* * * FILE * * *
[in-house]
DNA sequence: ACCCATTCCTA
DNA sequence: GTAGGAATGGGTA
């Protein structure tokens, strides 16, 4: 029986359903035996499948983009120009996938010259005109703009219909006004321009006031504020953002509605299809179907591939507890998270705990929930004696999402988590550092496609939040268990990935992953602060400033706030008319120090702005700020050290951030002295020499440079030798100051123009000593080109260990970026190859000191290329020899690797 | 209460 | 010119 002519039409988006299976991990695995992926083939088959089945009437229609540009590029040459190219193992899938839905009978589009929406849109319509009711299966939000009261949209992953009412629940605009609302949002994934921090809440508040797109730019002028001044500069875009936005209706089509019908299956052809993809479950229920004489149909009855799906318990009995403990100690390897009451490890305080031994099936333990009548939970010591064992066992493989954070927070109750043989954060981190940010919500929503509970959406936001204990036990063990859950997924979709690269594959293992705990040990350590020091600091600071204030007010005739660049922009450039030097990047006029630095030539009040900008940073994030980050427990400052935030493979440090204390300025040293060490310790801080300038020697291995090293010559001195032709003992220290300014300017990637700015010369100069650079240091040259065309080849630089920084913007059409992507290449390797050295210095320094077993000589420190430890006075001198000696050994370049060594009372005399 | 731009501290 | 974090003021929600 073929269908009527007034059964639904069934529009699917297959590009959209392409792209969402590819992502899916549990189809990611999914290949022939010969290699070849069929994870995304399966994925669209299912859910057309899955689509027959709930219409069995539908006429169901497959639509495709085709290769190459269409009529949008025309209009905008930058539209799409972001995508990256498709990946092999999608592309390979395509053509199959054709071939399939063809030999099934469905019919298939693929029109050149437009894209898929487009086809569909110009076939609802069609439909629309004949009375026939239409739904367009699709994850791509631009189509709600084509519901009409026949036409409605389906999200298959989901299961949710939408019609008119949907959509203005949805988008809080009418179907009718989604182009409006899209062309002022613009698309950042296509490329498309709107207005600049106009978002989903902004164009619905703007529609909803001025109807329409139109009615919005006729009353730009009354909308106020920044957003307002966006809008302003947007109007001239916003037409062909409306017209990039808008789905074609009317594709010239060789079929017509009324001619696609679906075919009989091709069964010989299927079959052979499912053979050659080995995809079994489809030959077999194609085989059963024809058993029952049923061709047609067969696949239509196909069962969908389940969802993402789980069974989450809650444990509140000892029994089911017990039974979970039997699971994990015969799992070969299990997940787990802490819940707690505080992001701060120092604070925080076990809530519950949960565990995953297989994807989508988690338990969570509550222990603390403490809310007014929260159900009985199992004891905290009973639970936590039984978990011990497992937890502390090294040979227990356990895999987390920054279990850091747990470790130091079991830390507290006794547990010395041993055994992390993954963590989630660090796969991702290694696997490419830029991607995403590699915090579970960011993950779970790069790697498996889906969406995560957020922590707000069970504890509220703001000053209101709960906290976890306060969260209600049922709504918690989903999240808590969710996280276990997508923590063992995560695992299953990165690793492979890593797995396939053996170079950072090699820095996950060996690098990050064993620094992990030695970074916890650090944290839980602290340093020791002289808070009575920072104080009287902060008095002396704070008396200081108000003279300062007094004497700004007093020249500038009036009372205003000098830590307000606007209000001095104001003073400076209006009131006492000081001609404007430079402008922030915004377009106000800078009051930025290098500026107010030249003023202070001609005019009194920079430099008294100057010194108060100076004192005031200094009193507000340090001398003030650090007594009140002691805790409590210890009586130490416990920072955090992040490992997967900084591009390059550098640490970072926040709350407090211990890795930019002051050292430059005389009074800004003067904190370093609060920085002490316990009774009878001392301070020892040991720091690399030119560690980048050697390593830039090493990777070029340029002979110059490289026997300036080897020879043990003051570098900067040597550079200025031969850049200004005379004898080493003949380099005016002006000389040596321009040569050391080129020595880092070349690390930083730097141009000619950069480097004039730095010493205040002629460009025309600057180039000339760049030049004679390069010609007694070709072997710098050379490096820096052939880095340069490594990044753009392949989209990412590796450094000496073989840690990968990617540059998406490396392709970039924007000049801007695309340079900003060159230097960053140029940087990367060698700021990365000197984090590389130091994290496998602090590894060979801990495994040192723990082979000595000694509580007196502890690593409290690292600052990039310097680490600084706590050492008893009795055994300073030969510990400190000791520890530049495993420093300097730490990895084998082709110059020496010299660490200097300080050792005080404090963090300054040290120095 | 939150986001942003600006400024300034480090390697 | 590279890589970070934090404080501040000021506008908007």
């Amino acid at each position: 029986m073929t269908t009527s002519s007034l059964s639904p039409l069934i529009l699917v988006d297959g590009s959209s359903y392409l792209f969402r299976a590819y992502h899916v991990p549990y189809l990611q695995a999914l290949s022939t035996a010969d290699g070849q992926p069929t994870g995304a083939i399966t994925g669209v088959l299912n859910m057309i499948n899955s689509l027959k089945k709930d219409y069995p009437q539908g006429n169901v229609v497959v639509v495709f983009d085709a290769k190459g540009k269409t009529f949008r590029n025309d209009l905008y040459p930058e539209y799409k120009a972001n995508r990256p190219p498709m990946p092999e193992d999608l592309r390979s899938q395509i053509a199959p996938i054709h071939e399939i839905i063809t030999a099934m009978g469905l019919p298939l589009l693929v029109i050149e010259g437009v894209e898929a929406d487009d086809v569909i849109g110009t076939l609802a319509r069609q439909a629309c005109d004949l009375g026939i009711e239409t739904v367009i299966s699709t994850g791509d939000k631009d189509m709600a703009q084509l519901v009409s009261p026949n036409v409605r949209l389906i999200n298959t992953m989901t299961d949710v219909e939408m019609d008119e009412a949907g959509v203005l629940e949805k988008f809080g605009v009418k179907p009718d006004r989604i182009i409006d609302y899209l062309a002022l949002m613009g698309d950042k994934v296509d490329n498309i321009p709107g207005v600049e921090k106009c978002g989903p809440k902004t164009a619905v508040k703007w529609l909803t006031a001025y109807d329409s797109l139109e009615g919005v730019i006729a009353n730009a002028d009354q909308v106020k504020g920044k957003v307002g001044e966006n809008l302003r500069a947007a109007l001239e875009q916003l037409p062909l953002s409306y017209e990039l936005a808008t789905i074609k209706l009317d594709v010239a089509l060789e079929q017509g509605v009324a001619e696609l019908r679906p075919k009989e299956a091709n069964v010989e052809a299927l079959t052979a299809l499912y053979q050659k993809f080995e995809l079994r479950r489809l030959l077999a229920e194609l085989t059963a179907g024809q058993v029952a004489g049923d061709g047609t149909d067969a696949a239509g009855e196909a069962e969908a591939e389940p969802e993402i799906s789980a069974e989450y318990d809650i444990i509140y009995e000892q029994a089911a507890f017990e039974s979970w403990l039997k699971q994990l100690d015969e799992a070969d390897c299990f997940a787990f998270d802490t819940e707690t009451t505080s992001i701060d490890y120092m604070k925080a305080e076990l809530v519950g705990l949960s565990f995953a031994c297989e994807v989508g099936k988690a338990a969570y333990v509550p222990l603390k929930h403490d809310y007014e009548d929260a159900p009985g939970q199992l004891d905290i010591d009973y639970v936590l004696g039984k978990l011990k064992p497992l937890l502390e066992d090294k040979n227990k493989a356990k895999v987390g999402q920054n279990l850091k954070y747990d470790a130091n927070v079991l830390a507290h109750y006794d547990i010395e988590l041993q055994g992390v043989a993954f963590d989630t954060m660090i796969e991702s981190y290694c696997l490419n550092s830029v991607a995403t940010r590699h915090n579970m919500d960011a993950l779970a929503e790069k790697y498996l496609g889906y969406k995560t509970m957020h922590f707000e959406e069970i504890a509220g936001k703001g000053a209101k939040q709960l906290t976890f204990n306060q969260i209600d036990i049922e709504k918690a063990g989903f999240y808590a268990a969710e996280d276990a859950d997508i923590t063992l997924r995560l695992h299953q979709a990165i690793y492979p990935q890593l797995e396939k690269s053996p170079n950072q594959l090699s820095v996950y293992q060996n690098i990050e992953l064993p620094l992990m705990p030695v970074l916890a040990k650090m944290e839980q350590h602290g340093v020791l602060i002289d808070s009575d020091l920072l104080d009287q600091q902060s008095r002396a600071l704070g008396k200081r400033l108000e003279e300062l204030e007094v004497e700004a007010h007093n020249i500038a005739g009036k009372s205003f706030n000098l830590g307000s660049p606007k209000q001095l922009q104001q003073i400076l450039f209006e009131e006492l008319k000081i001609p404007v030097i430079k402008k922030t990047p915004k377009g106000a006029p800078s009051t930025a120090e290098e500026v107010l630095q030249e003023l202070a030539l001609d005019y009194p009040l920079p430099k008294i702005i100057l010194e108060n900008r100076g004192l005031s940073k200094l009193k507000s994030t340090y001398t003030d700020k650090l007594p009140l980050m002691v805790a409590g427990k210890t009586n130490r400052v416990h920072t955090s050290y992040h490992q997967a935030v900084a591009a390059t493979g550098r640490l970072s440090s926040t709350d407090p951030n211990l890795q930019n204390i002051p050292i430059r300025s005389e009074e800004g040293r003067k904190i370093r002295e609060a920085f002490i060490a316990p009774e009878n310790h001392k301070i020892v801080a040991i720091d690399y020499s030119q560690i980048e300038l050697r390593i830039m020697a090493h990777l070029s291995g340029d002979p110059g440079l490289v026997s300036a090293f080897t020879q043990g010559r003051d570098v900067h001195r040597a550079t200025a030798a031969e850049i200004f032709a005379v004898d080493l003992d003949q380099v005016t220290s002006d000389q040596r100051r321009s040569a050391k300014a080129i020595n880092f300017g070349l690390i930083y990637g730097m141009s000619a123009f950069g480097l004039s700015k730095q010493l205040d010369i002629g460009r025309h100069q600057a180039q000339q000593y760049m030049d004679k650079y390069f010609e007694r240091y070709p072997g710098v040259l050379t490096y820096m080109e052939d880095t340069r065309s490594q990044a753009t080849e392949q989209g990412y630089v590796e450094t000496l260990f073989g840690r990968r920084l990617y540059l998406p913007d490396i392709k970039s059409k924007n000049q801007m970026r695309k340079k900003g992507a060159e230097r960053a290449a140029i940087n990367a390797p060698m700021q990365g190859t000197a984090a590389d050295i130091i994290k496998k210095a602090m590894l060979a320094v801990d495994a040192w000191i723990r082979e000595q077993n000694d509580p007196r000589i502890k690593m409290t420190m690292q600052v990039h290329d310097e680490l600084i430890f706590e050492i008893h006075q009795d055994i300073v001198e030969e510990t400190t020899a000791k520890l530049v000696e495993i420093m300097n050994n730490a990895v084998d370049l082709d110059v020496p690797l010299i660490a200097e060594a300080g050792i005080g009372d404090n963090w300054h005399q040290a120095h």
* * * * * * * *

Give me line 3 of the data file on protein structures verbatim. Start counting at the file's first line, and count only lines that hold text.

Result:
DNA sequence: GTAGGAATGGGTA